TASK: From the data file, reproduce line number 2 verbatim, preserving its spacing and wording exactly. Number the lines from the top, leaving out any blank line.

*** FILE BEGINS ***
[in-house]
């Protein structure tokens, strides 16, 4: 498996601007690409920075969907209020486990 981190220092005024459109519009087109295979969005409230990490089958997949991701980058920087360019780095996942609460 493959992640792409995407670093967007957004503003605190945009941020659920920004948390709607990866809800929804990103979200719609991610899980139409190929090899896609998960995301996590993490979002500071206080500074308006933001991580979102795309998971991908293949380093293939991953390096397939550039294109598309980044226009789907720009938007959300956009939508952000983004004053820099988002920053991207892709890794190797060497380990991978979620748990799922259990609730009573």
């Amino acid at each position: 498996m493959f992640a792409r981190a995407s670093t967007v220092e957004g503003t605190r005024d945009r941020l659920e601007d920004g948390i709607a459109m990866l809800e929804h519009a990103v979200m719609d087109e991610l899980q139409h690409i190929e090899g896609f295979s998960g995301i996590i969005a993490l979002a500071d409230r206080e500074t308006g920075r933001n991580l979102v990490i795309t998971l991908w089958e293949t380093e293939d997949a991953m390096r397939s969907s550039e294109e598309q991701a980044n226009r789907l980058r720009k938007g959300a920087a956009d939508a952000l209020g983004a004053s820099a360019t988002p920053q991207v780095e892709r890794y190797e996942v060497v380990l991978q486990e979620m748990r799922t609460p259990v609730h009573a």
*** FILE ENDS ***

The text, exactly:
């Protein structure tokens, strides 16, 4: 498996601007690409920075969907209020486990 981190220092005024459109519009087109295979969005409230990490089958997949991701980058920087360019780095996942609460 493959992640792409995407670093967007957004503003605190945009941020659920920004948390709607990866809800929804990103979200719609991610899980139409190929090899896609998960995301996590993490979002500071206080500074308006933001991580979102795309998971991908293949380093293939991953390096397939550039294109598309980044226009789907720009938007959300956009939508952000983004004053820099988002920053991207892709890794190797060497380990991978979620748990799922259990609730009573």